What new holiday pay ruling means for employers
PUBLISHED: 10:20 27 November 2014 | UPDATED: 10:20 27 November 2014
The Employment Appeal Tribunal has recently decided that where a worker’s pay includes commission and/or overtime in respect of work they are obliged to carry out this must be taken into account when calculating their holiday pay.
In other words holiday pay should be calculated by reference to a worker’s average or overall earnings including commission and overtime, not just their basic pay.
Earlier this year a British Gas Worker whose pay was made up of 40% basic salary and 60% commission took his complaint to the European Court. Therefore during periods of annual leave his pay reduced considerably. The case before the EAT concerned workers from road maintenance company Bear Scotland, engineering firm Amec and industrial services group Hertel. As increasing numbers of workers are remunerated with ever more complex and variable pay structures made up of various elements the decision can be seen as a timely response to this.
So, what does the decision mean in practical terms? How should employers implement the decision? Well as it stands we have little guidance on how holiday pay should now be calculated in light of this decision. We do know that backdated holiday pay can only be claimed if it less than 3 months since the last period of annual leave.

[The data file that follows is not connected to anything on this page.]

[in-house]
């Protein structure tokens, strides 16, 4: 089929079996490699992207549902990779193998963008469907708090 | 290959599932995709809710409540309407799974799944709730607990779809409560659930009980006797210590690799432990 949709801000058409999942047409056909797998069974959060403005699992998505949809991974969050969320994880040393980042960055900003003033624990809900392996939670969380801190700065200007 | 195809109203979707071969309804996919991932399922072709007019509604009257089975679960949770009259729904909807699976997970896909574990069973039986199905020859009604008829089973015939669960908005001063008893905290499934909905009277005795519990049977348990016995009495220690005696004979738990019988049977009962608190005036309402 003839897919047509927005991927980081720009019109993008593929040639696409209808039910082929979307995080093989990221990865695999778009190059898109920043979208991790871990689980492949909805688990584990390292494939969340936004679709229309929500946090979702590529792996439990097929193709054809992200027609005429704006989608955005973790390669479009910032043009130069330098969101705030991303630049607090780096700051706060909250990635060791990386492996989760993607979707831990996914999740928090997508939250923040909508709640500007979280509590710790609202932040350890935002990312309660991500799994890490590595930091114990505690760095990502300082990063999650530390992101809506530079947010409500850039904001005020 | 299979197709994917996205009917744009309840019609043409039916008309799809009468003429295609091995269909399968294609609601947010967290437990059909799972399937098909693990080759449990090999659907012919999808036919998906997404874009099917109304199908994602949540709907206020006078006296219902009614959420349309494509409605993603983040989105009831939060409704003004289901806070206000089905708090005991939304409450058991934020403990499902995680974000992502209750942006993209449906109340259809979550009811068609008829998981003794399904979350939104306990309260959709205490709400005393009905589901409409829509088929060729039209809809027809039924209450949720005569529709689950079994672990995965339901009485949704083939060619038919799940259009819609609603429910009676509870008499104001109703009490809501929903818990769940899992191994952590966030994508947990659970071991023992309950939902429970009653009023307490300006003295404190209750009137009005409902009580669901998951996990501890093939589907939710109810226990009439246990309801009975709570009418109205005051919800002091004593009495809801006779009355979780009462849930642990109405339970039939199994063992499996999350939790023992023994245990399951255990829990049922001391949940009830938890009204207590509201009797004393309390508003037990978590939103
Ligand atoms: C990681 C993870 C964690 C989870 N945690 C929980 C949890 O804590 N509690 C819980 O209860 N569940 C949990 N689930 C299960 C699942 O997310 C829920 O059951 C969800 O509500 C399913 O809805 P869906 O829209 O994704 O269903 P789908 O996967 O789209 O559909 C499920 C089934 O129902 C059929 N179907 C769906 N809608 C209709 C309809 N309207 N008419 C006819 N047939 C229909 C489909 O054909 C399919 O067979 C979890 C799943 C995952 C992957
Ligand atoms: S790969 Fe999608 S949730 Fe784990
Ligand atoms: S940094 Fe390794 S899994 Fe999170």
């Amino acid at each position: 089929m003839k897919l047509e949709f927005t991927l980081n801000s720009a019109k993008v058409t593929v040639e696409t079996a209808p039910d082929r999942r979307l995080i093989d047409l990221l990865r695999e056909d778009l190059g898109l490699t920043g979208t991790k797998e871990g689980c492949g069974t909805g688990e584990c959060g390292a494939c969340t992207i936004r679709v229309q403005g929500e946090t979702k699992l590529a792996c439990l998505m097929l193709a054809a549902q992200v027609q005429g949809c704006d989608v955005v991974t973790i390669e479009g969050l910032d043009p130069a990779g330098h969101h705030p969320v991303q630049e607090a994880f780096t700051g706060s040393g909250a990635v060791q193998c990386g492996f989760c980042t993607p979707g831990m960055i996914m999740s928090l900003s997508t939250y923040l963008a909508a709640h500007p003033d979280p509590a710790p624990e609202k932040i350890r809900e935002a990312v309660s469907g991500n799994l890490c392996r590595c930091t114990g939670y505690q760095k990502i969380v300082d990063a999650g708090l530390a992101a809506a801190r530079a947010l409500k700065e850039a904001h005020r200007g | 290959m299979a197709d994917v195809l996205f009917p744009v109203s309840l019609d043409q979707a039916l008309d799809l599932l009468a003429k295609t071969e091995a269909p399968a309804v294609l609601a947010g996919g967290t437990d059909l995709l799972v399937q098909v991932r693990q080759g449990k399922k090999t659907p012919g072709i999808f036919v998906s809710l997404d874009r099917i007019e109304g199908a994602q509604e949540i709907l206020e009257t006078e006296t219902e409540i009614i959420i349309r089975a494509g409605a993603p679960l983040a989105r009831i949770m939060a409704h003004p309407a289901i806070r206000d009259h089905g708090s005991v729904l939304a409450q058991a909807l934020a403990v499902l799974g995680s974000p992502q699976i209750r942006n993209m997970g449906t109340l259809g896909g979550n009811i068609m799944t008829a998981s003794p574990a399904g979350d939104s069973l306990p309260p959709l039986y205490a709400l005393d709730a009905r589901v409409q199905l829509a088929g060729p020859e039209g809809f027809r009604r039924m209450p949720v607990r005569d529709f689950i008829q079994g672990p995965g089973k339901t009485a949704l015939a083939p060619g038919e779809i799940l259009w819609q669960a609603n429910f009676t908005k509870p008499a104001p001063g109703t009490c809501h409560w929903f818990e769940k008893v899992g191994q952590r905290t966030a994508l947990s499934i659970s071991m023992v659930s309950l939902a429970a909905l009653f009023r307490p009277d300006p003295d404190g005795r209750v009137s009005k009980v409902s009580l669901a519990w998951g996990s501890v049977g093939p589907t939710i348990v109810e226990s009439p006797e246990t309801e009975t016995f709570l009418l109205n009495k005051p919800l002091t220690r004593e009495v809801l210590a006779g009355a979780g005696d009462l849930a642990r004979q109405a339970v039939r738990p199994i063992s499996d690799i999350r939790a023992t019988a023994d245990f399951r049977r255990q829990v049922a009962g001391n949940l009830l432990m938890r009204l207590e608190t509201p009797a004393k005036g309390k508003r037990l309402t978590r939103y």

Questions remain: what does it mean to take an average of a worker’s pay: over what period? Furthermore, as the case only applies to the minimum four week’s holiday required under EU law it may also mean that employers may now wish to have two holiday pay arrangements, which could save money but could also be confusing for both those who have to administer the holiday pay system and also for workers when trying to calculate their expected income during periods of annual leave. The decision could be said to have made an area of law that was already a minefield for employers ever more so or it could be said to be an appropriate response to ever more complex pay structures.
Zoë Lagadec, Principal Solicitor at www.mulberryssolicitors.com